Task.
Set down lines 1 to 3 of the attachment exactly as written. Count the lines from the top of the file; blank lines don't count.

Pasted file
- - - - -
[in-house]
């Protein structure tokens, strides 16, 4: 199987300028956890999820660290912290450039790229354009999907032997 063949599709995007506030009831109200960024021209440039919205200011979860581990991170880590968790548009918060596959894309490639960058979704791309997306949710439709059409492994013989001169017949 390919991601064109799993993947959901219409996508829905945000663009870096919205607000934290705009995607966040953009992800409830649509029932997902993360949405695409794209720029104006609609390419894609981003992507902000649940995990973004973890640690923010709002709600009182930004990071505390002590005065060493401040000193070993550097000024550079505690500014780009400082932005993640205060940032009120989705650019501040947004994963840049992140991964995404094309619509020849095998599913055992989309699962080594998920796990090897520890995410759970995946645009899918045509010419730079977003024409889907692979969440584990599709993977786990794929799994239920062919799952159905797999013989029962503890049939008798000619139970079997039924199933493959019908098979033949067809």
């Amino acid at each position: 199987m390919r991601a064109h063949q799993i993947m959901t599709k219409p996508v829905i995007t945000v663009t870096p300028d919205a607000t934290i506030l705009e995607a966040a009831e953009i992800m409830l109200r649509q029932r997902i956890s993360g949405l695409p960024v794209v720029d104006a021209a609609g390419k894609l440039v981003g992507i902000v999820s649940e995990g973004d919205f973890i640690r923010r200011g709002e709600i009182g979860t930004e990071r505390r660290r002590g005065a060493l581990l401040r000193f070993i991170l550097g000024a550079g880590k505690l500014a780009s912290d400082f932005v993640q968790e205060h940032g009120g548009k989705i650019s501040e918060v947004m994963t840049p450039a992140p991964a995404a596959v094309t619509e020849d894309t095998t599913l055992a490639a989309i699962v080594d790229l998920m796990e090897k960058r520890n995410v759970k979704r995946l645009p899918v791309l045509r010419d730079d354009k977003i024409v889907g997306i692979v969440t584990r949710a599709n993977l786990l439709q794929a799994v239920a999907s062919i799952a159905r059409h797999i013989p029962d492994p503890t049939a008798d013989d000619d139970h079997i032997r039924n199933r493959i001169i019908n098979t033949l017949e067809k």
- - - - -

[in-house]
């Protein structure tokens, strides 16, 4: 199987300028956890999820660290912290450039790229354009999907032997 063949599709995007506030009831109200960024021209440039919205200011979860581990991170880590968790548009918060596959894309490639960058979704791309997306949710439709059409492994013989001169017949 390919991601064109799993993947959901219409996508829905945000663009870096919205607000934290705009995607966040953009992800409830649509029932997902993360949405695409794209720029104006609609390419894609981003992507902000649940995990973004973890640690923010709002709600009182930004990071505390002590005065060493401040000193070993550097000024550079505690500014780009400082932005993640205060940032009120989705650019501040947004994963840049992140991964995404094309619509020849095998599913055992989309699962080594998920796990090897520890995410759970995946645009899918045509010419730079977003024409889907692979969440584990599709993977786990794929799994239920062919799952159905797999013989029962503890049939008798000619139970079997039924199933493959019908098979033949067809």
């Amino acid at each position: 199987m390919r991601a064109h063949q799993i993947m959901t599709k219409p996508v829905i995007t945000v663009t870096p300028d919205a607000t934290i506030l705009e995607a966040a009831e953009i992800m409830l109200r649509q029932r997902i956890s993360g949405l695409p960024v794209v720029d104006a021209a609609g390419k894609l440039v981003g992507i902000v999820s649940e995990g973004d919205f973890i640690r923010r200011g709002e709600i009182g979860t930004e990071r505390r660290r002590g005065a060493l581990l401040r000193f070993i991170l550097g000024a550079g880590k505690l500014a780009s912290d400082f932005v993640q968790e205060h940032g009120g548009k989705i650019s501040e918060v947004m994963t840049p450039a992140p991964a995404a596959v094309t619509e020849d894309t095998t599913l055992a490639a989309i699962v080594d790229l998920m796990e090897k960058r520890n995410v759970k979704r995946l645009p899918v791309l045509r010419d730079d354009k977003i024409v889907g997306i692979v969440t584990r949710a599709n993977l786990l439709q794929a799994v239920a999907s062919i799952a159905r059409h797999i013989p029962d492994p503890t049939a008798d013989d000619d139970h079997i032997r039924n199933r493959i001169i019908n098979t033949l017949e067809k």